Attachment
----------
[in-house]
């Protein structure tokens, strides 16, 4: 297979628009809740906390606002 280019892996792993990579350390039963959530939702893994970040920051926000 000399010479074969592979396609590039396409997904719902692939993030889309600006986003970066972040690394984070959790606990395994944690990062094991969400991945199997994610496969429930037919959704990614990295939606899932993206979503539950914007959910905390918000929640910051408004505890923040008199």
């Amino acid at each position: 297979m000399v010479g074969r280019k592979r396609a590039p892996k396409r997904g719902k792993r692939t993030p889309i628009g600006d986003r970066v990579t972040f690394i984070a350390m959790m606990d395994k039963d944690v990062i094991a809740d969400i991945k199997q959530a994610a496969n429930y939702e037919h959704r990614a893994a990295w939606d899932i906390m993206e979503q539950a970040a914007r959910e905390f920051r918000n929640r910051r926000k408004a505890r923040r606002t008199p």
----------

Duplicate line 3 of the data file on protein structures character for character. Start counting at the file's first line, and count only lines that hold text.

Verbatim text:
């Amino acid at each position: 297979m000399v010479g074969r280019k592979r396609a590039p892996k396409r997904g719902k792993r692939t993030p889309i628009g600006d986003r970066v990579t972040f690394i984070a350390m959790m606990d395994k039963d944690v990062i094991a809740d969400i991945k199997q959530a994610a496969n429930y939702e037919h959704r990614a893994a990295w939606d899932i906390m993206e979503q539950a970040a914007r959910e905390f920051r918000n929640r910051r926000k408004a505890r923040r606002t008199p």